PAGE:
The PTC, which provides a 2.2 cent per kilowatt-hour credit for the production of electricity from utility-scale wind turbines, is set to expire December 31, 2012. The looming threat of its expiration has already led to widespread layoffs.
Over the past two months, we learned that Gamesa temporarily laid off 165 workers at its manufacturing plants in Pennsylvania; Clipper Windpower reduced its total work force by 32 percent in Iowa; Vestas Wind Systems is planning to cut as many as 1,600 jobs in Colorado; DMI Industries announced it would lay off 167 workers in Tulsa by November; and LM Wind Power is planning to lay off 94 full-time employees and 140 temporary workers and contractors in Arkansas.
These numbers are the beginning of a dangerous trend. The American Wind Energy Association estimates that if the PTC is allowed to expire, a total of 37,000 jobs will be lost. Rest assured, these layoffs will hit home: Pennsylvania is home to over 150 companies involved in the wind industry that support 4,000 jobs.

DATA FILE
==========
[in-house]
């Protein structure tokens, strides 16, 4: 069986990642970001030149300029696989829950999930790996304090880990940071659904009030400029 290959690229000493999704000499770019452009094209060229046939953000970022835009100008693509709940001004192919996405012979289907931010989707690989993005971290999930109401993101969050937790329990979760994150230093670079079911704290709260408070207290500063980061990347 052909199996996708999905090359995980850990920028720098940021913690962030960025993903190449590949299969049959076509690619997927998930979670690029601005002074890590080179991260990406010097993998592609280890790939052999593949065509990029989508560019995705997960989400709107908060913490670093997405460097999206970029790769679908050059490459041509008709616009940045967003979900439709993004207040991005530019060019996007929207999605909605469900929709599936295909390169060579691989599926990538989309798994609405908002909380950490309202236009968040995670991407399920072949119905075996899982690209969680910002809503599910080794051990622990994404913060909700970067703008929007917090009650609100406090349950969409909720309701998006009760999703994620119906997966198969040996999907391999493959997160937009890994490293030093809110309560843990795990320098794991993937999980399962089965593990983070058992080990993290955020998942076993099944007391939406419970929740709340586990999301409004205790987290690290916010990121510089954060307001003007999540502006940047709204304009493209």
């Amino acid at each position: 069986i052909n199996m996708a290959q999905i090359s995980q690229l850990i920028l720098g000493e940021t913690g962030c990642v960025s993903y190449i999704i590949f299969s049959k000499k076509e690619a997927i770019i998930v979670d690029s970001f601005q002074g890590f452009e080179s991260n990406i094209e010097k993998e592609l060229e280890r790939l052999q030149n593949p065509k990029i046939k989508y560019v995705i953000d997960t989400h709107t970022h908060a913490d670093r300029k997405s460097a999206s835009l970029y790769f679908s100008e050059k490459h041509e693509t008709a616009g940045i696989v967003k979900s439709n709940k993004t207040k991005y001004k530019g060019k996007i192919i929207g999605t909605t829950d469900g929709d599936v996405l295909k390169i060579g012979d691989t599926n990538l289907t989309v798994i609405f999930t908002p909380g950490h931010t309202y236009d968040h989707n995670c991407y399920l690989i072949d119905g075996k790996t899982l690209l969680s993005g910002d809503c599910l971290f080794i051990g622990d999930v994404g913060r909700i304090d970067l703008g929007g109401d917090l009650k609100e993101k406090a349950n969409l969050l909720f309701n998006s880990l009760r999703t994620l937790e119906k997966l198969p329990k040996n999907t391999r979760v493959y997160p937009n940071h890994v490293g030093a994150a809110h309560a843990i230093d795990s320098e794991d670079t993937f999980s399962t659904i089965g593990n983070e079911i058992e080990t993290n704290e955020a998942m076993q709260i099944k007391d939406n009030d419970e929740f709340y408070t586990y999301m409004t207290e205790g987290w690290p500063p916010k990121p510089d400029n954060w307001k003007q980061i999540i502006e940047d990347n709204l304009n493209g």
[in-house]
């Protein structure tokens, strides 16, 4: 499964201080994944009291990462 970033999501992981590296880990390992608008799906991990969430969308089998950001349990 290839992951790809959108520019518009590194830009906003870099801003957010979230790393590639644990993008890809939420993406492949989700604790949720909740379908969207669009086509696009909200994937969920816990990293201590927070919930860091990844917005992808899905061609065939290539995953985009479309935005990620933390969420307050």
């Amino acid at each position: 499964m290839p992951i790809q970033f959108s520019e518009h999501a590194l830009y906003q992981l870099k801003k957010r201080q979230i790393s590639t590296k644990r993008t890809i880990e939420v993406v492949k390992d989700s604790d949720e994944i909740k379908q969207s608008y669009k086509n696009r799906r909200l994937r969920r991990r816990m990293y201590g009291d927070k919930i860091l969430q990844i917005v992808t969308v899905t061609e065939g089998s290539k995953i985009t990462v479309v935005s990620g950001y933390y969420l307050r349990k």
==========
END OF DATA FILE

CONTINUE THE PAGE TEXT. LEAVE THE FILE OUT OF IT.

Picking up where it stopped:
Allowing the PTC to expire will not only harm jobs, it will diminish gains in domestic wind manufacturing. A relatively stable commitment to the PTC over the past six years has helped turn wind energy into one of the fastest-growing manufacturing sectors in the country, with over 500 factories in 43 states. According to the U.S. Department of Energy's (DOE) latest wind power annual report, 67 percent of the equipment used in U.S. wind power projects is now sourced domestically, almost double the reported content for 2005-2006. Failing to extend the PTC will create uncertainty, sending manufacturing jobs and plants back overseas where there is a more stable commitment to wind energy.
It’s time to put the partisan bickering aside and pass a PTC extension. The more time wasted with idle talk, the more jobs are lost each month. We must provide the wind industry with the same certainty afforded to fossil fuels and nuclear power, and pass a long-term extension of the PTC.